While many spring ephemerals have poked through the ground and are putting on their best April attire, the wetlands are simply golden. Fowler Woods in Richland County has one of the most spectacular displays of Marsh-marigolds to be found. And while pre-scouting for the Managing Wetlands for Biodiversity conference, we just had to take it in.
A member of the buttercup family (Ranunculaceae), this wetland gem creates a sea of color. Marsh-marigold can be grown in the landscape too, if you give it enough water.
If you are looking for biodiversity, healthy wetlands are chocked full of it! Wetlands support a host of interesting species, including this Redback Salamander. Abundant and some-what common, the dark red line on its back makes this one easy to remember. However they are occasionally found unstriped, and called "lead phase." While they do not breed in vernal pools, they certainly have a predilection for these damp forested habitats.
Greg Lipps was our amphibian and salamander expert, a source of infinite knowledge of all things slimy, including gelatinous eggs. Wading deep into dark waters, he found salamander and frog egg masses in several vernal pools in Ashland county.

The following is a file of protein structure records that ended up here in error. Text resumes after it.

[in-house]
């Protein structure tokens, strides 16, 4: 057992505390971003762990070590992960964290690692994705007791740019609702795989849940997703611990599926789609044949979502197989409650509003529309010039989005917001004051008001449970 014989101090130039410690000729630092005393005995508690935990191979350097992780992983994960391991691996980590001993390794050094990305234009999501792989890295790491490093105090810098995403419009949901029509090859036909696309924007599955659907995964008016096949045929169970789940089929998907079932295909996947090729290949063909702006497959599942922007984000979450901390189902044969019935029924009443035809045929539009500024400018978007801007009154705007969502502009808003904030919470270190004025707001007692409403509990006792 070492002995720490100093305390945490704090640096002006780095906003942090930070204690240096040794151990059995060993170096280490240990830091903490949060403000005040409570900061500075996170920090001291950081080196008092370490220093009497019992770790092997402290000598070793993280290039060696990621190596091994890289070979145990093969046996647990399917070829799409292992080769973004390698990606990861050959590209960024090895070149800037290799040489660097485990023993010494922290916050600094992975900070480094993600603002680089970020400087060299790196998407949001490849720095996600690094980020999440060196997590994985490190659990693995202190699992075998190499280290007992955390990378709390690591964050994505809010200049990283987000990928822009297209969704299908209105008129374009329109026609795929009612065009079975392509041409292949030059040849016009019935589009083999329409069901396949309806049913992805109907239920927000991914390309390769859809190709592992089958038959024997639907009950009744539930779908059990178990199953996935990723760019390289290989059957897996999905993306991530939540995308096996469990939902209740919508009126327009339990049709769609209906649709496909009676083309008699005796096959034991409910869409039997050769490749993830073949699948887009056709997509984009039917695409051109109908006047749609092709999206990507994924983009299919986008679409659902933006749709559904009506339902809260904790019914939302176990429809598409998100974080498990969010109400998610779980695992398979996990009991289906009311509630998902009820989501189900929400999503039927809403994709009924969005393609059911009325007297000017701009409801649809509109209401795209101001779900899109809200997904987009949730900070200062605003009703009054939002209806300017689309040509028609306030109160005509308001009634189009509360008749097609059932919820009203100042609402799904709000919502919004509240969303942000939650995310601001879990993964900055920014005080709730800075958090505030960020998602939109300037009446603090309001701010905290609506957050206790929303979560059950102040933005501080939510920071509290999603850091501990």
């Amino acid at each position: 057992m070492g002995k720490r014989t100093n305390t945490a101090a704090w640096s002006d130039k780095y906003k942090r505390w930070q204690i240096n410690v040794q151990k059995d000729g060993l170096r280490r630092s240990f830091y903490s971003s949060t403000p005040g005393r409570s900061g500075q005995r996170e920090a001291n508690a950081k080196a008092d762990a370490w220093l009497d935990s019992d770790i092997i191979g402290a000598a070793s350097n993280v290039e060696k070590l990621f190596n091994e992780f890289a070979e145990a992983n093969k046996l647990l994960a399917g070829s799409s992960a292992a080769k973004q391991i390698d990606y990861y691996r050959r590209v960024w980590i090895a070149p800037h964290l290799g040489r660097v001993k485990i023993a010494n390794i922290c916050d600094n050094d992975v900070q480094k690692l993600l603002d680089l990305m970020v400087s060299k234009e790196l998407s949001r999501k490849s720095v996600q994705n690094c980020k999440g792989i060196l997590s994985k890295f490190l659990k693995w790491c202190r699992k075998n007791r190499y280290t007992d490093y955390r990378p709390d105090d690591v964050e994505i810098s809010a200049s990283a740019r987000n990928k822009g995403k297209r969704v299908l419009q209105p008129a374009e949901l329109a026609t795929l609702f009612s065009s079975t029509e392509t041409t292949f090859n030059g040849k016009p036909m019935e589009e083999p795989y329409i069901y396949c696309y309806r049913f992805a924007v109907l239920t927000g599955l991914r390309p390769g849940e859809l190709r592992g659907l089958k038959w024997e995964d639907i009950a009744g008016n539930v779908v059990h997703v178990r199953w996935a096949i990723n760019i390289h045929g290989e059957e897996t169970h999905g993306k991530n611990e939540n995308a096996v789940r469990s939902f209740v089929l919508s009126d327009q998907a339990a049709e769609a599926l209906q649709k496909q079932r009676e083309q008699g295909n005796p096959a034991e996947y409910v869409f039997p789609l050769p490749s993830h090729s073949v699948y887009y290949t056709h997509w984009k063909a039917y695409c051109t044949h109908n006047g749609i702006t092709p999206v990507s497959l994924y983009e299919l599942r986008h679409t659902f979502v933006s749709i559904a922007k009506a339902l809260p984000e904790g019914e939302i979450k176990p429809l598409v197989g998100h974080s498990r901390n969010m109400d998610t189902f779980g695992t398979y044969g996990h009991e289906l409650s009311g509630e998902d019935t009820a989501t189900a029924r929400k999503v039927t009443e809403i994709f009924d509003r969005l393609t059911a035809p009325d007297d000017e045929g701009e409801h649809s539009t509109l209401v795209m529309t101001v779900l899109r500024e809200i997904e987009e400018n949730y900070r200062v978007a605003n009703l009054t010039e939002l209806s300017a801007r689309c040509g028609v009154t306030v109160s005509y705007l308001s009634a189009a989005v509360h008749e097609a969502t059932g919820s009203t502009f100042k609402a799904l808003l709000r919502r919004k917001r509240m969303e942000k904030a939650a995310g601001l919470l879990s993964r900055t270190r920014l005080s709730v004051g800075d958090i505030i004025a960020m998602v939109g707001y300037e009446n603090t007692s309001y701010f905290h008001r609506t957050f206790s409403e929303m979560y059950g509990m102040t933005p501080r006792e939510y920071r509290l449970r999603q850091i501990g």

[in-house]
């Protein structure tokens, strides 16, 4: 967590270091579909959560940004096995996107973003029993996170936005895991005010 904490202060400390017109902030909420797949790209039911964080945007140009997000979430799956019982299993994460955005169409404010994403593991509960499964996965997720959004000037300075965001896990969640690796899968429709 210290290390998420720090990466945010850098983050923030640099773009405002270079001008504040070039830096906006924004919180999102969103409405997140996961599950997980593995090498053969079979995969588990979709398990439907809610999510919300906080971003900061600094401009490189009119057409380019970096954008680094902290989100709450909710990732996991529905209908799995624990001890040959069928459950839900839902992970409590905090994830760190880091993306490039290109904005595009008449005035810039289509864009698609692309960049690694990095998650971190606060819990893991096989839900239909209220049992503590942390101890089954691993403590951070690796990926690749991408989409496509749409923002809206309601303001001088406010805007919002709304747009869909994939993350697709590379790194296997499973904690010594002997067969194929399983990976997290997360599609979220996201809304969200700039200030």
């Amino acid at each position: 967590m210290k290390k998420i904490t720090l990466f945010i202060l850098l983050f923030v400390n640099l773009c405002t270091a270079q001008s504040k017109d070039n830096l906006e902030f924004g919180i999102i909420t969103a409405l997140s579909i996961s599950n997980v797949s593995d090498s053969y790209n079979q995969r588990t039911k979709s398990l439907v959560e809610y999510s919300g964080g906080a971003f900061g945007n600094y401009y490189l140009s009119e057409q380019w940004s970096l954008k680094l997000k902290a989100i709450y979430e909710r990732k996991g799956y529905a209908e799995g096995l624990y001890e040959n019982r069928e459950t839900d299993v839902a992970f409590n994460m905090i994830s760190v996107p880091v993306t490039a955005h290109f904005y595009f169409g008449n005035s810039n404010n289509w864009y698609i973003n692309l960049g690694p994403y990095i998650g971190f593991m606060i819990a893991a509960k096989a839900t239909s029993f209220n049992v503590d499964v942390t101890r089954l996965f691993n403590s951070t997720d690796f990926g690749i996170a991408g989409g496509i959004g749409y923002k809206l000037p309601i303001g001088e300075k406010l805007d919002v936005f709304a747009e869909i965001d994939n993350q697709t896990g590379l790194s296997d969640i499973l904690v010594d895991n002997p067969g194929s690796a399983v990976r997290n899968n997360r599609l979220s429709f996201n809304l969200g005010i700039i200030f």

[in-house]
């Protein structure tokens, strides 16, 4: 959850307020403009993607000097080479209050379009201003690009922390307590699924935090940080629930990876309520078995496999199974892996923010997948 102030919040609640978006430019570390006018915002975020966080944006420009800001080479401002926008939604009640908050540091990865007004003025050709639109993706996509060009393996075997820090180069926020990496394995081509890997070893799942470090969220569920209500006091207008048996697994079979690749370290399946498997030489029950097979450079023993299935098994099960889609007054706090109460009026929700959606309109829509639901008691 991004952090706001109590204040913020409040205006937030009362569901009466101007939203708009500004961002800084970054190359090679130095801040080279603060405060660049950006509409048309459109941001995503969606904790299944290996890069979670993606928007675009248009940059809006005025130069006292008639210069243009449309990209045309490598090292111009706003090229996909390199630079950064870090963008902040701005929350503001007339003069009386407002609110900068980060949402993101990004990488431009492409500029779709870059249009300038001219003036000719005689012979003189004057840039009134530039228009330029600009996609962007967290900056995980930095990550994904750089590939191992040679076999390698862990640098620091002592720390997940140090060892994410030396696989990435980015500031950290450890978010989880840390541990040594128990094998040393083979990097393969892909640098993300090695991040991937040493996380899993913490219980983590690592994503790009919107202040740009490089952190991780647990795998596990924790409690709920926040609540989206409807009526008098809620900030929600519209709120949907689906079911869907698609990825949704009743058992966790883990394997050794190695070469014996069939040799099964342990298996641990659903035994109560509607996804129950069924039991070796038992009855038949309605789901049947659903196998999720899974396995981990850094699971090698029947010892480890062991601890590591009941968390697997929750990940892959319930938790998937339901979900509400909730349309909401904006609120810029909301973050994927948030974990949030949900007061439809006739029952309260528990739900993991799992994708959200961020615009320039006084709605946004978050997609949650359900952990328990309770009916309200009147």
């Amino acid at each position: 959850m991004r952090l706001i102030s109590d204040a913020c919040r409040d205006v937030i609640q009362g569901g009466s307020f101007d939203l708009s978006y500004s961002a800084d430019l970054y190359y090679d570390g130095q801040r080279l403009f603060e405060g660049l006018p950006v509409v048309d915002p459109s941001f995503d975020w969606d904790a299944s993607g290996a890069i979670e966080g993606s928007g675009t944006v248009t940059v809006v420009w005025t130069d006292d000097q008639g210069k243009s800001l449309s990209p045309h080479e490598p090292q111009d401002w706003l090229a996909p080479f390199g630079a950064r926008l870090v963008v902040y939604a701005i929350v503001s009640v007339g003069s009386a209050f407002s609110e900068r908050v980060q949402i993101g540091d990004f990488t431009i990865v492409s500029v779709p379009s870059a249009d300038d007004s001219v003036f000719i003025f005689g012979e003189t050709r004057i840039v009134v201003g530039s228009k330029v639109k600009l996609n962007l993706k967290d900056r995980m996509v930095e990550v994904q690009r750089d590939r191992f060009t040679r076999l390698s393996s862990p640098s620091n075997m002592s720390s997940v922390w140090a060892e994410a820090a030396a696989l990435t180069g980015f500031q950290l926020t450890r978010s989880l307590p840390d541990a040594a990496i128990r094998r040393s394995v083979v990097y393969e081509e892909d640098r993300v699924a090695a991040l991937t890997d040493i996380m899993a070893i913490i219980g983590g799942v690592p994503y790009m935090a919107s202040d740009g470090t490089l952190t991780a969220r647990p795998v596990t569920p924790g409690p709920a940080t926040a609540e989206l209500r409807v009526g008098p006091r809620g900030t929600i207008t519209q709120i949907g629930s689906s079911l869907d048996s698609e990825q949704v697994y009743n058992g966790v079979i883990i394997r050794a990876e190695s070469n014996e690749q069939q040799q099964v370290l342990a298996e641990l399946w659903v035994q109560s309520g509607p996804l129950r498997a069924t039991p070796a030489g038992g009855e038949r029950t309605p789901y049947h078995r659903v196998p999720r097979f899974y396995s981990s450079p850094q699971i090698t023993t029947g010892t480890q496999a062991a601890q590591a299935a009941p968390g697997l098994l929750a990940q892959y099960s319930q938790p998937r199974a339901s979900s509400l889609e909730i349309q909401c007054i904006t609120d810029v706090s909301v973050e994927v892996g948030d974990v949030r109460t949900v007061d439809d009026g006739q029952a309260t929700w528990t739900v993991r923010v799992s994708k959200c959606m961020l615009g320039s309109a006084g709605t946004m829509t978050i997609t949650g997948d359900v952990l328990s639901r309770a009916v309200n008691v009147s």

His program, "Small, Messy, and Diverse: Why Vernal Pools are Full of Life" got the folks reved up to investigate wetlands on our afternoon field trips.
Nothing got past this crew. The Black Forks Wetlands provided good looks at fairy shrimp and a mayfly in this small pool. Jan Kennedy, Lori Totman, Patty Saunders and Tim Mason were scanning the ditches for interesting life forms usually left unnoticed.
Not a staged photo! Hard to believe, but this candid shows how much fun naturalists can have on a sunny day, with a few friends and a water-hole.
Thanks to all our speakers: Greg Lipps, John Mack and Jim Bissell for opening our eyes to the fauna and flora of wetlands. Also, to the Ashland Park District volunteers and Ray Stewart of "FOWL" (Friends of Wetlands)- we couldn't have done it without you.